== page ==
To be fair, it is not just Peru that is hunting sharks, for either domestic consumption or export. Due to the high demand in Asia (particularly in China) for shark fins as an essential ingredient to prepare the famous shark fin soup, several other Latin American countries are also involved in the shark trade, and they will go to great lengths to protect this important source of income. Most notably, in 2010, British celebrity chef Gordon Ramsay was in Costa Rica to film a TV documentary calledGordon’s Shark Bait for the British Channel 4.[7] Not surprisingly, the chef and his camera crew were not welcomed by Costa Rican fishermen, and at one point the British chef was held at gunpoint and petrol was poured on him by individuals who did not want to show to the world the volume of shark fins that are caught or the gruesome processes that are customarily used by Costa Rican fishermen to catch them.[8]
Nevertheless, there is some reason to be cautiously optimistic as the consumption of shark fins may be decreasing in Asia, particularly in China. To use economic language, by decreasing the demand for this commodity, the production of the supply (in this case, killing dolphins to hunt sharks) could significantly decrease in Peru. In fact, an October 21 article by Simon Denyer in the British daily The Independentreports that there has been a success in raising awareness among the Chinese population about the implications of consuming shark fin soup on the global marine environment.[9] The author explains, “Just a few years ago, most Chinese people were oblivious to what was happening […] But in 2006, WildAid enlisted Chinese professional basketball player Yao Ming, who played for the [NBA team] Houston Rockets, to front a public awareness campaign.” This initiative managed to gain support in the Chinese business community and even the Chinese parliament, the National People’s Congress. Today consumption in the nation is recorded to be down, but not completely eradicated. “In high-end seafood restaurants in Beijing, shark fin soup is still on the menu — for between $60 and $325 a bowl — but some hotels and restaurants no longer offer it,” Denyer explains.[10]
In other words, legislation to ban shark fishing may just push fishermen in Peru and other countries to become more covert when hunting sharks and selling their fins, but a decrease in consumer demand would ideally have even more positive effects.
Peru: Lack of Compliance with Existing Laws
In declarations to the Peruvian daily La Republica, Stefan Austermuhle, the director of Mundo Azul, stresses that while shark fishing is legal in Peru, there are considerations and limits to the type of shark that can be fished which are not being respected. These include captured sharks which have to be over 1.60 meters in length, and if they are less, they cannot amount to more than 10 percent of the total of all sharks that were captured.[11] Austermuhle explained that sharks shorter than 1.60 meters are considered juveniles, so they should not be captured, in order to preserve the species. Hence, fishermen should only capture adults who are sexually mature so they would, hopefully, already have had the opportunity to contribute to the existing population. If too many adults and juveniles are caught, there is not enough time to replace them with younger generations, which potentially would lead to the extinction of the population.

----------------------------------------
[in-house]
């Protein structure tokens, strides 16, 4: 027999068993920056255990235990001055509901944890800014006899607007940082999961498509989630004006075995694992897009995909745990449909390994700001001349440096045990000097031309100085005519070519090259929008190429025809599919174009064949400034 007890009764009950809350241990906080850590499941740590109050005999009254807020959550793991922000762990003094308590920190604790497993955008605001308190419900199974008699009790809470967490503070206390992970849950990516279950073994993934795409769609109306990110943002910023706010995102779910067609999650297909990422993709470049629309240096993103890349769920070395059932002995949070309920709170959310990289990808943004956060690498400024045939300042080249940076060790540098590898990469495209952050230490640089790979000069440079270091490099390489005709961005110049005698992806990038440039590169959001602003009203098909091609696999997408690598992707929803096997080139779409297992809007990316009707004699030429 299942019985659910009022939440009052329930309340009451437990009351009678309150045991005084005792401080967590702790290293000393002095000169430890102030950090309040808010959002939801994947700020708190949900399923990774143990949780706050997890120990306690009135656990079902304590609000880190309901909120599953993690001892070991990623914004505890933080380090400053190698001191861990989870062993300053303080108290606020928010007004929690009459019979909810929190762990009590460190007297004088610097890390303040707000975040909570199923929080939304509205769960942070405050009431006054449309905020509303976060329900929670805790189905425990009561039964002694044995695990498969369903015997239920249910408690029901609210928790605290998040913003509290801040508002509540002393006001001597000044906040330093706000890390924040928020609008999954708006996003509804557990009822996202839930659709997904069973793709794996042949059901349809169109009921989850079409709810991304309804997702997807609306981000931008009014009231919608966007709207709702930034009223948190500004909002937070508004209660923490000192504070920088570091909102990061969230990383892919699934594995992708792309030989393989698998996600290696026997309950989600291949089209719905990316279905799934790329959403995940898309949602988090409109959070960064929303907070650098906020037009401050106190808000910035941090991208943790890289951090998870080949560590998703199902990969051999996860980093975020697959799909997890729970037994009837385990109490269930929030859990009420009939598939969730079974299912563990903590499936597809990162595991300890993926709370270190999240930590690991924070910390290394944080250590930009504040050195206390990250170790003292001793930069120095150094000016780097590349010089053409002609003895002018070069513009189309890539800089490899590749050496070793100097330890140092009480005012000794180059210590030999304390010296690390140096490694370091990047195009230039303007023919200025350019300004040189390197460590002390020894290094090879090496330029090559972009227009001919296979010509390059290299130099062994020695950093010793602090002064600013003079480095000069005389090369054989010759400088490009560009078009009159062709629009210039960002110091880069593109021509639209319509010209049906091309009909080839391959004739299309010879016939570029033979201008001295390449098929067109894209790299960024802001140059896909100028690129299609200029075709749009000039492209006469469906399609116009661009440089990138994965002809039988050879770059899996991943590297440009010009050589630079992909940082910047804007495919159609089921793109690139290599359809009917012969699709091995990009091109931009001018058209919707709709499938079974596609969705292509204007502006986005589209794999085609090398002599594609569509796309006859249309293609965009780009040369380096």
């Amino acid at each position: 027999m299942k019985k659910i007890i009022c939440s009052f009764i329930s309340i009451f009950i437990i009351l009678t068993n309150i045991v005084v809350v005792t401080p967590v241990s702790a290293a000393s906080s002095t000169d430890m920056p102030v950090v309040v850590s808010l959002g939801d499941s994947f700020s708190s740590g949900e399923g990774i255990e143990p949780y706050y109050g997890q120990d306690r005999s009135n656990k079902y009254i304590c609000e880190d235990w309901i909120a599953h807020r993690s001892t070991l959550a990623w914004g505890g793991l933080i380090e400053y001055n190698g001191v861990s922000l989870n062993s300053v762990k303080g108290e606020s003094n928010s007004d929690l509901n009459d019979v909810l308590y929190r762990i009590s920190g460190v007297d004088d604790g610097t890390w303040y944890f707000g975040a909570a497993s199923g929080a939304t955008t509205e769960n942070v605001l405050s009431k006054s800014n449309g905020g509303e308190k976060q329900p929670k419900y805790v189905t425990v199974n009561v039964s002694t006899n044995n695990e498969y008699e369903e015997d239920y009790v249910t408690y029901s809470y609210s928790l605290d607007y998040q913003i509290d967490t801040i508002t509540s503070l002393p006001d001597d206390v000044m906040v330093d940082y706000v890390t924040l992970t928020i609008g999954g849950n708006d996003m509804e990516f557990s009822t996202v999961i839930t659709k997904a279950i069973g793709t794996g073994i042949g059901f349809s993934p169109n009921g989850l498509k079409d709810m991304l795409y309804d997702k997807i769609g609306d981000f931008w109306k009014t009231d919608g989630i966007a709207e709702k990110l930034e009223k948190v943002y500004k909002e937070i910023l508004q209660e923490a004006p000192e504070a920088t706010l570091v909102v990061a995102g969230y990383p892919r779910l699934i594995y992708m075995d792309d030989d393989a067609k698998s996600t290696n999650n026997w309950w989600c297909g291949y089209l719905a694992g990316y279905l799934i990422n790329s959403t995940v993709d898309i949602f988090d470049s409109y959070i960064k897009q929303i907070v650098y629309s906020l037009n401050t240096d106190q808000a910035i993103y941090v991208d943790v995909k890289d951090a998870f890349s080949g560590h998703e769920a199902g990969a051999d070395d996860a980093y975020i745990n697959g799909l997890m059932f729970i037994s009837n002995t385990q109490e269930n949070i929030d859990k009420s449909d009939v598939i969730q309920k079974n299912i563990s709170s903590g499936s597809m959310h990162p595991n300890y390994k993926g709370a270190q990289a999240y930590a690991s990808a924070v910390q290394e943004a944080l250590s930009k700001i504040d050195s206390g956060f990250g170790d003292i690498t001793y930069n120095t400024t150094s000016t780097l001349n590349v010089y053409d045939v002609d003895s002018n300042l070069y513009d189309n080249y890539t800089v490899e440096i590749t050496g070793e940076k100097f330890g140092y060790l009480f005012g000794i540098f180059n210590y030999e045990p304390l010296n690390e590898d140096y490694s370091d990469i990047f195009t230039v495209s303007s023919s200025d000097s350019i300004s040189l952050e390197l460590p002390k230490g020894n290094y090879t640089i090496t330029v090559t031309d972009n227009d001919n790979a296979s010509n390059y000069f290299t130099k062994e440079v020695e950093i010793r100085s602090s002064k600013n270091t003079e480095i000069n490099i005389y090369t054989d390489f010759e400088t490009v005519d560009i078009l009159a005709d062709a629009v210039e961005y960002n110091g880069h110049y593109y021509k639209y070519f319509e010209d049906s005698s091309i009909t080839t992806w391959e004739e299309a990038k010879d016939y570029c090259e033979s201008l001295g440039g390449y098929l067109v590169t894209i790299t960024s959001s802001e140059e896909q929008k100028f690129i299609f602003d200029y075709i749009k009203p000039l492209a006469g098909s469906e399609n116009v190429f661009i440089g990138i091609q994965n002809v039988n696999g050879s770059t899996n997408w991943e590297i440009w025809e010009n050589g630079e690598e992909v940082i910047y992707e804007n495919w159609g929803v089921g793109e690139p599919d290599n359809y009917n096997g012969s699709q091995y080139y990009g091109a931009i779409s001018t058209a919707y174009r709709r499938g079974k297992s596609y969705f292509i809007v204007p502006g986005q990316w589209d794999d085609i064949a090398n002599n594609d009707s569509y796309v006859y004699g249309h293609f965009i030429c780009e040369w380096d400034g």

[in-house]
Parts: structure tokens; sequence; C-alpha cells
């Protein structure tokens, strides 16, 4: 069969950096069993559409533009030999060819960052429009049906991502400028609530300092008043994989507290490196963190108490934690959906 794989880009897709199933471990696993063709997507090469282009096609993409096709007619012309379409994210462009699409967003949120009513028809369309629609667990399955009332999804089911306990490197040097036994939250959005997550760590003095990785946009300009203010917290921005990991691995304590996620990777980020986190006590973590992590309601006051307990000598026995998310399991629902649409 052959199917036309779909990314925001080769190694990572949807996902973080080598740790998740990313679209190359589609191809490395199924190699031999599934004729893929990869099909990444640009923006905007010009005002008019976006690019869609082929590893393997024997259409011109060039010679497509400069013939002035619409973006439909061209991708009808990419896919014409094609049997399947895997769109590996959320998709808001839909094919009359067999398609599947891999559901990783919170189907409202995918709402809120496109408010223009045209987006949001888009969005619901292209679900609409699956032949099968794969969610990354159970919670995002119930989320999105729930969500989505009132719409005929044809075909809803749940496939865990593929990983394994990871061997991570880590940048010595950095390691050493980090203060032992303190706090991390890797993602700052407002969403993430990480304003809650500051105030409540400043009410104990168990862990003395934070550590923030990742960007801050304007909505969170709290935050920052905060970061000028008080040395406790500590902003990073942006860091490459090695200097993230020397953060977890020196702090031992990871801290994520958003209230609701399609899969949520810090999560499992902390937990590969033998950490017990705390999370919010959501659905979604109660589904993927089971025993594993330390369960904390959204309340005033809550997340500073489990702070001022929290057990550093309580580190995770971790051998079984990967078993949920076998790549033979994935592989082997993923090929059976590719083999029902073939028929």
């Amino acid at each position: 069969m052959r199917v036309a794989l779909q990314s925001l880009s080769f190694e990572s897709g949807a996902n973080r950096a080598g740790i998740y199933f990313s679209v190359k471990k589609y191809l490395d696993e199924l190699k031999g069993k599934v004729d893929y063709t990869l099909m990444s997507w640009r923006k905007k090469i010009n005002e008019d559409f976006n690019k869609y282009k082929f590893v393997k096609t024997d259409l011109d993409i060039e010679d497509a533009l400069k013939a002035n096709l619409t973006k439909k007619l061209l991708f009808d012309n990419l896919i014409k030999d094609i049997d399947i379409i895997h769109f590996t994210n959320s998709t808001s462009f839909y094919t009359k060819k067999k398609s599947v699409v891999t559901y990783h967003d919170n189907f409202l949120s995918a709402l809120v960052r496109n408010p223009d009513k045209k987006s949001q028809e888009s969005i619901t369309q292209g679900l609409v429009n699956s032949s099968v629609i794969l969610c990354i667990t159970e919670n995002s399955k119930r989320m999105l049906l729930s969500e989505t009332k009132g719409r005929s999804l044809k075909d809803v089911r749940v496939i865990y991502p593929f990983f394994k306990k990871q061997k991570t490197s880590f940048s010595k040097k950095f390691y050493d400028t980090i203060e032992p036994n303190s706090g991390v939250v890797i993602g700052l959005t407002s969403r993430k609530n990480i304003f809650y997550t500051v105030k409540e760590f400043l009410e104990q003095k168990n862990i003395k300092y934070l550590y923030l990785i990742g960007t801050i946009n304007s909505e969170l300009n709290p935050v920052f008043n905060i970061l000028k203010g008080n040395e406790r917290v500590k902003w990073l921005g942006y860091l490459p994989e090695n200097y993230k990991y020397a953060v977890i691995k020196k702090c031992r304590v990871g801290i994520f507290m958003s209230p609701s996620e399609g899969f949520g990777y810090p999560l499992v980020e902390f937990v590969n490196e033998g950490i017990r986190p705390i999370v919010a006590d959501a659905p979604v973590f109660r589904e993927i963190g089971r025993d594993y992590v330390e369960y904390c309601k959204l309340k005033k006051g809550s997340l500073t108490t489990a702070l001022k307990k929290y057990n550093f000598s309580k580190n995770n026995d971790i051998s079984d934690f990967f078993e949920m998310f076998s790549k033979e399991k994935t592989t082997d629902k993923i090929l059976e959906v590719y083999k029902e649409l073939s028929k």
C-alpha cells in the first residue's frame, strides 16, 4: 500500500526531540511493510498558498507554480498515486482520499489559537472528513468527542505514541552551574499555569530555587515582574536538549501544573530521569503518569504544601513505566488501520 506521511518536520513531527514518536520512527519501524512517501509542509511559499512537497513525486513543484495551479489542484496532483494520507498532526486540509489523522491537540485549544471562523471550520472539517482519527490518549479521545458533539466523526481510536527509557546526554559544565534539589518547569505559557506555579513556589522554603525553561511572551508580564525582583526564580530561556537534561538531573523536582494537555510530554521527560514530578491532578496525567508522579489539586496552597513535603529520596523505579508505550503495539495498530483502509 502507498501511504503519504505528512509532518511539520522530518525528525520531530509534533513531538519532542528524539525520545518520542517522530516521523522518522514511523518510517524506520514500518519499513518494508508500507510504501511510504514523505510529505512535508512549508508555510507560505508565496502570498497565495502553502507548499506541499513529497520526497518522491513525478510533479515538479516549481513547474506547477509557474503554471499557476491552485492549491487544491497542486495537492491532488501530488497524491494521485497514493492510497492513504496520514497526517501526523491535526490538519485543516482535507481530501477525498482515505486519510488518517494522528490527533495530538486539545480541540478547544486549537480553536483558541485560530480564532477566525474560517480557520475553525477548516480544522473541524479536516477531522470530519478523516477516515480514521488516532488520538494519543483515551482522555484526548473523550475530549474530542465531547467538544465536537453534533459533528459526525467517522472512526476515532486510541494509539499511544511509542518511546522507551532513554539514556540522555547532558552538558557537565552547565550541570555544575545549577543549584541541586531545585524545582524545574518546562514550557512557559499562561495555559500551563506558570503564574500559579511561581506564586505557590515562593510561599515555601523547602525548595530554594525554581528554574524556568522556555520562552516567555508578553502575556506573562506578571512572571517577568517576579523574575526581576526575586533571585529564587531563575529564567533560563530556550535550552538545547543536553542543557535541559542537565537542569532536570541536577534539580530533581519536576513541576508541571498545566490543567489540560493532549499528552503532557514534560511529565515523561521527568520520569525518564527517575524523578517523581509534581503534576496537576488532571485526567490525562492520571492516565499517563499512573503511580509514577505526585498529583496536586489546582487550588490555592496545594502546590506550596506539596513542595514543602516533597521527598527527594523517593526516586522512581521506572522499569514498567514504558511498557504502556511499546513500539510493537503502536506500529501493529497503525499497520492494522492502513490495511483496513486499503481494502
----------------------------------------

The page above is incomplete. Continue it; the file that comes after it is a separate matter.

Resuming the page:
Dolphin fishing has been illegal in Peru since 1996, when the legislature passed Law No. 26585. This law prohibits the hunting of certain breeds of dolphins, such as the dark dolphin, bottlenose dolphin, and the tucuxi, a type of dolphin that inhabits the rivers of the Amazon Basin.[12] If properly applied, the penalties for the killing of dolphins are somewhat severe, ranging from the suspension of fishing permits as well as three to five years in jail.[13] Another Peruvian law that protects dolphins is theDecreto Supremo No. 002-96-PE, which was signed on July 14, 1996.[14] Article 3 of the law declares that it is illegal to consume dolphins. Meanwhile, Article 4 states that any dolphin that is still alive and is captured in artisanal or industrial fishing vessels must be freed.[15] While these laws have been around for almost two decades, their pathetically low success rate of preventing dolphin hunting is a major source of embarrassment. The fact that this illegal activity continues demonstrates that the existing laws in Peru to protect dolphins are inefficient.
The Response Gains Momentum
The Peruvian government has not denied the claims made by the Mundo Azul and Blue Voice investigations, but has tried to portray a willingness on its part to take decisive action. For example, on October 24 the Peruvian media reported that inspectors from the Ministry of Production seized 1.5 kilos of illegal dolphin meat in a restaurant in the province of Callao, where Peru’s major port is located.[16] Moreover, after Mundo Azul made its research findings known, the Peruvian Ministry of Production (which oversees the Vice Ministry of Fishing) commissioned the Instituto del Mar del Peru (Institute of the Peruvian Sea), to draft a study to find the exact locations where these fishermen are carrying out their illegal activities.[17]  It is oftentimes more effective to work collaboratively with local fishermen to establish small protected areas, which are collectively and effectively managed, in order to help the species have an area where they can repopulate. Nevertheless, such a measure could only be effective if it is in an area where sharks and/or dolphins can be found. Funds and additional studies are required to find the appropriate maritime areas as it is unproductive to carve out a random no-fishing zone and simply hope for the best.